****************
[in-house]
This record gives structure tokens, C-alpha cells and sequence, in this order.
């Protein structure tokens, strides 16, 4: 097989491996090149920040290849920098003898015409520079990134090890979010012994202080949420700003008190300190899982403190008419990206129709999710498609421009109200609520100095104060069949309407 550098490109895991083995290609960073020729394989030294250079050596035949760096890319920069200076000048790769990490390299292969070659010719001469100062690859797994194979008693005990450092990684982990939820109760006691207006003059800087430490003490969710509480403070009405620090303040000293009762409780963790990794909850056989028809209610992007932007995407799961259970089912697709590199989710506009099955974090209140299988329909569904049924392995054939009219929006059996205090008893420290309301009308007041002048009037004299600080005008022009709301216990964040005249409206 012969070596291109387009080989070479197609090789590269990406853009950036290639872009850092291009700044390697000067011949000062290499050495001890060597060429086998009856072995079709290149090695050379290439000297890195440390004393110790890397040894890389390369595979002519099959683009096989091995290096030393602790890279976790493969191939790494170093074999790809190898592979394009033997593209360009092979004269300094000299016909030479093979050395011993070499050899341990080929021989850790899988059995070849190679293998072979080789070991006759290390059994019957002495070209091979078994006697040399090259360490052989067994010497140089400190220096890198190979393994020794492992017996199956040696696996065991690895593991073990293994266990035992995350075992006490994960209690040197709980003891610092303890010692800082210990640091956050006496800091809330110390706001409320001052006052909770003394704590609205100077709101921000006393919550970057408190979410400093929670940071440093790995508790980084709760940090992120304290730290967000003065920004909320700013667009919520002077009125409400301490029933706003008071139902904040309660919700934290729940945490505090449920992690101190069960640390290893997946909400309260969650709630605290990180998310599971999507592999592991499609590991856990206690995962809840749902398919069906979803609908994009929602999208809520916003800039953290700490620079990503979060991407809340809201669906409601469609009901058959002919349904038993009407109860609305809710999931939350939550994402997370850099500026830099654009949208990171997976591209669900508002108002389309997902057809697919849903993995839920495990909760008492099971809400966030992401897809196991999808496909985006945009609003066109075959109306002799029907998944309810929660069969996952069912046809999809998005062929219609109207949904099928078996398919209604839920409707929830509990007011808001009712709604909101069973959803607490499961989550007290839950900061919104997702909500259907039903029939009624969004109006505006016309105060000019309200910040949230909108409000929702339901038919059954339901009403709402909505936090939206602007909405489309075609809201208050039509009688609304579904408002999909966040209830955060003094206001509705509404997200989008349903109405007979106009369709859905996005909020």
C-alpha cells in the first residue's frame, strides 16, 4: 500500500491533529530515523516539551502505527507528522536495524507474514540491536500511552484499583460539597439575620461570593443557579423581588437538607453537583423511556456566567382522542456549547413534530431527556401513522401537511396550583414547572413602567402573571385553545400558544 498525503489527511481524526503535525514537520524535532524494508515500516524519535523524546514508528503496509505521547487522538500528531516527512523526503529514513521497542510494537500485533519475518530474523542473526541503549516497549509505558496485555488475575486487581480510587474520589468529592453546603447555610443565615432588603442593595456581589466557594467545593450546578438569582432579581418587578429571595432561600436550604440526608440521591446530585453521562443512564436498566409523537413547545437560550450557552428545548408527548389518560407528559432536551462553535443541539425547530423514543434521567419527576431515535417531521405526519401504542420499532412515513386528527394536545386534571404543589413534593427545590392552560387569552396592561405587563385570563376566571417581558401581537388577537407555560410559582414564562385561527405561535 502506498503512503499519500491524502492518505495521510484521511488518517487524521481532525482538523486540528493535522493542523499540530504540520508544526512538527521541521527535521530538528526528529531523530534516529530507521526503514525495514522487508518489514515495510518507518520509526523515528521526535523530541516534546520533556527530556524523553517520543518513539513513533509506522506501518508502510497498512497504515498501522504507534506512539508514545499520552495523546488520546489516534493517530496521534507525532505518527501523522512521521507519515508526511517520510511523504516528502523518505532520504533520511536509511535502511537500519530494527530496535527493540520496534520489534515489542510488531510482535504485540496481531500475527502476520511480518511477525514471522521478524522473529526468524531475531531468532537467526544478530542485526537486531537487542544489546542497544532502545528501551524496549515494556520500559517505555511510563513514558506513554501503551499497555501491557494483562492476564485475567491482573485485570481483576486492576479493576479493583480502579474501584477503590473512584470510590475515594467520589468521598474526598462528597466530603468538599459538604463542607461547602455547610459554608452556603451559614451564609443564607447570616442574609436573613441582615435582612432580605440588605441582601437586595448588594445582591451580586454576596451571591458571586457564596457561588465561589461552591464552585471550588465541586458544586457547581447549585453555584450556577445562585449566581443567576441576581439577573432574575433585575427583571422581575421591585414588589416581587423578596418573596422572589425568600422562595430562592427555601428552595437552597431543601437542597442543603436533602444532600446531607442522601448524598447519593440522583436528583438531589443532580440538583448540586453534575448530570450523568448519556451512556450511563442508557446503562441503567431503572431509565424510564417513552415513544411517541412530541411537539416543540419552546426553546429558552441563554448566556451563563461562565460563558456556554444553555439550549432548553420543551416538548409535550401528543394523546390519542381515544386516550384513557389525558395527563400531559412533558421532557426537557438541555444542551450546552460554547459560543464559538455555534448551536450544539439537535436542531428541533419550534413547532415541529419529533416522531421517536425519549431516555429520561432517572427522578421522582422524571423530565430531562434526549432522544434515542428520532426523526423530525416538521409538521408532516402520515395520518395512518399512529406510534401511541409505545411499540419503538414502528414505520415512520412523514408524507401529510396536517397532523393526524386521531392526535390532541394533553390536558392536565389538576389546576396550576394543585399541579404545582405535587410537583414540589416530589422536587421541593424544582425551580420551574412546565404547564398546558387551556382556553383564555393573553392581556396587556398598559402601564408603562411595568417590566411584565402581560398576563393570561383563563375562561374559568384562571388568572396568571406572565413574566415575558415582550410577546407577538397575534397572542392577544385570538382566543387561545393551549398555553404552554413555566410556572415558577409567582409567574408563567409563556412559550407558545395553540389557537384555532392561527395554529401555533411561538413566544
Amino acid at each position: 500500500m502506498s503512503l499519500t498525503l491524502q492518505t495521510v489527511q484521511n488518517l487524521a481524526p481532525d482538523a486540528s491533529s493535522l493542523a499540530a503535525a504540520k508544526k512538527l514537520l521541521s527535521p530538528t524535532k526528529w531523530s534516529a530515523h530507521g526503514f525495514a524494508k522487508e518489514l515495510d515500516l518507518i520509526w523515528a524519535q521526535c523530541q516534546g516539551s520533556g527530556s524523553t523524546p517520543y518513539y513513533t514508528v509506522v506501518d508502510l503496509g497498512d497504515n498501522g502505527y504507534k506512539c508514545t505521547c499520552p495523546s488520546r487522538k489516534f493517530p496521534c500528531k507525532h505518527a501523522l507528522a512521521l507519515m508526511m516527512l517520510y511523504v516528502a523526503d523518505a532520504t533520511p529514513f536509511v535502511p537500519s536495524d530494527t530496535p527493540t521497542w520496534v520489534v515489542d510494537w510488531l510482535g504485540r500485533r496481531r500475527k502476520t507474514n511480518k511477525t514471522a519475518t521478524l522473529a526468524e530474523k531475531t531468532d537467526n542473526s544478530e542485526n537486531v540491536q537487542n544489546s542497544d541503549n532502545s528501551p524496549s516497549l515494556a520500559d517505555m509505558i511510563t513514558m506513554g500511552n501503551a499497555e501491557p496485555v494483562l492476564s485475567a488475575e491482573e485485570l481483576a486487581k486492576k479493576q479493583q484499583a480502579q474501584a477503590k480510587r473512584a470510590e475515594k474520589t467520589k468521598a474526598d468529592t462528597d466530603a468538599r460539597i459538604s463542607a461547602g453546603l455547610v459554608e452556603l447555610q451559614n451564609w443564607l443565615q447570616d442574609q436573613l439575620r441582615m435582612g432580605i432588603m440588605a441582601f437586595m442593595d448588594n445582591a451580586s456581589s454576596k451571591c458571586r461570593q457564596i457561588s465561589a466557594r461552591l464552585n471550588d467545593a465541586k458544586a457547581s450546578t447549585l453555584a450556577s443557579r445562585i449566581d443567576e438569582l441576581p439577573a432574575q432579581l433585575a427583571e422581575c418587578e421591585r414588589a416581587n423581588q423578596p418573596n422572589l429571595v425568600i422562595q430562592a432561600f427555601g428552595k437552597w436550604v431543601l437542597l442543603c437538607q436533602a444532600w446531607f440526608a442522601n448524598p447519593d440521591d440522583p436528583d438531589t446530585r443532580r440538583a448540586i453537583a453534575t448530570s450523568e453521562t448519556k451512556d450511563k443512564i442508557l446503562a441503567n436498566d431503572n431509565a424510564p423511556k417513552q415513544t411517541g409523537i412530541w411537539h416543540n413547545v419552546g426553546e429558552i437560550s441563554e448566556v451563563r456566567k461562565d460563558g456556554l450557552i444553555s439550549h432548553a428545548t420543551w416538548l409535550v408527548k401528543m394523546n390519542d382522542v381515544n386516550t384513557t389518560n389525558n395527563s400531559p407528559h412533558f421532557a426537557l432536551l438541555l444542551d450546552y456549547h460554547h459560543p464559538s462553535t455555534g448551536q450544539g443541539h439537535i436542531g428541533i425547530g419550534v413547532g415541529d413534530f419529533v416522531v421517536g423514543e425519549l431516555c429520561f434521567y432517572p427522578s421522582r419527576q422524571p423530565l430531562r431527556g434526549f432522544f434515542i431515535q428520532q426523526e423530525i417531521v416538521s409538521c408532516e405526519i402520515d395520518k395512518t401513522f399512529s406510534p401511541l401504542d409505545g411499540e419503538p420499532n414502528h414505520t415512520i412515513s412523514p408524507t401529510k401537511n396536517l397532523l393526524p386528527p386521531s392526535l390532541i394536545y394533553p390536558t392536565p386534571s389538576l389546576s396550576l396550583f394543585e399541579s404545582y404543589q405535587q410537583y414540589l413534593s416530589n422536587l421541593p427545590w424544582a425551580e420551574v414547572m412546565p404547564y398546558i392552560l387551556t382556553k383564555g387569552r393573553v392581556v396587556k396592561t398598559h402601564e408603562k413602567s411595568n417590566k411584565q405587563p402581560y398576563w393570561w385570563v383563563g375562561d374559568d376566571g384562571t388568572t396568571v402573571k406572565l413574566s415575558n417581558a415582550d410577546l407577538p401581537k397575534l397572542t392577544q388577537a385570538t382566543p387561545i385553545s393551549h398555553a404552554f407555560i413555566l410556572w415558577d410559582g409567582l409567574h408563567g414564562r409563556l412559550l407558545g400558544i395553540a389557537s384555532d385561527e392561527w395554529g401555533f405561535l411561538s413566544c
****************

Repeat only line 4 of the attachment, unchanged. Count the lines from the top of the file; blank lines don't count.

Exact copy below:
C-alpha cells in the first residue's frame, strides 16, 4: 500500500491533529530515523516539551502505527507528522536495524507474514540491536500511552484499583460539597439575620461570593443557579423581588437538607453537583423511556456566567382522542456549547413534530431527556401513522401537511396550583414547572413602567402573571385553545400558544 498525503489527511481524526503535525514537520524535532524494508515500516524519535523524546514508528503496509505521547487522538500528531516527512523526503529514513521497542510494537500485533519475518530474523542473526541503549516497549509505558496485555488475575486487581480510587474520589468529592453546603447555610443565615432588603442593595456581589466557594467545593450546578438569582432579581418587578429571595432561600436550604440526608440521591446530585453521562443512564436498566409523537413547545437560550450557552428545548408527548389518560407528559432536551462553535443541539425547530423514543434521567419527576431515535417531521405526519401504542420499532412515513386528527394536545386534571404543589413534593427545590392552560387569552396592561405587563385570563376566571417581558401581537388577537407555560410559582414564562385561527405561535 502506498503512503499519500491524502492518505495521510484521511488518517487524521481532525482538523486540528493535522493542523499540530504540520508544526512538527521541521527535521530538528526528529531523530534516529530507521526503514525495514522487508518489514515495510518507518520509526523515528521526535523530541516534546520533556527530556524523553517520543518513539513513533509506522506501518508502510497498512497504515498501522504507534506512539508514545499520552495523546488520546489516534493517530496521534507525532505518527501523522512521521507519515508526511517520510511523504516528502523518505532520504533520511536509511535502511537500519530494527530496535527493540520496534520489534515489542510488531510482535504485540496481531500475527502476520511480518511477525514471522521478524522473529526468524531475531531468532537467526544478530542485526537486531537487542544489546542497544532502545528501551524496549515494556520500559517505555511510563513514558506513554501503551499497555501491557494483562492476564485475567491482573485485570481483576486492576479493576479493583480502579474501584477503590473512584470510590475515594467520589468521598474526598462528597466530603468538599459538604463542607461547602455547610459554608452556603451559614451564609443564607447570616442574609436573613441582615435582612432580605440588605441582601437586595448588594445582591451580586454576596451571591458571586457564596457561588465561589461552591464552585471550588465541586458544586457547581447549585453555584450556577445562585449566581443567576441576581439577573432574575433585575427583571422581575421591585414588589416581587423578596418573596422572589425568600422562595430562592427555601428552595437552597431543601437542597442543603436533602444532600446531607442522601448524598447519593440522583436528583438531589443532580440538583448540586453534575448530570450523568448519556451512556450511563442508557446503562441503567431503572431509565424510564417513552415513544411517541412530541411537539416543540419552546426553546429558552441563554448566556451563563461562565460563558456556554444553555439550549432548553420543551416538548409535550401528543394523546390519542381515544386516550384513557389525558395527563400531559412533558421532557426537557438541555444542551450546552460554547459560543464559538455555534448551536450544539439537535436542531428541533419550534413547532415541529419529533416522531421517536425519549431516555429520561432517572427522578421522582422524571423530565430531562434526549432522544434515542428520532426523526423530525416538521409538521408532516402520515395520518395512518399512529406510534401511541409505545411499540419503538414502528414505520415512520412523514408524507401529510396536517397532523393526524386521531392526535390532541394533553390536558392536565389538576389546576396550576394543585399541579404545582405535587410537583414540589416530589422536587421541593424544582425551580420551574412546565404547564398546558387551556382556553383564555393573553392581556396587556398598559402601564408603562411595568417590566411584565402581560398576563393570561383563563375562561374559568384562571388568572396568571406572565413574566415575558415582550410577546407577538397575534397572542392577544385570538382566543387561545393551549398555553404552554413555566410556572415558577409567582409567574408563567409563556412559550407558545395553540389557537384555532392561527395554529401555533411561538413566544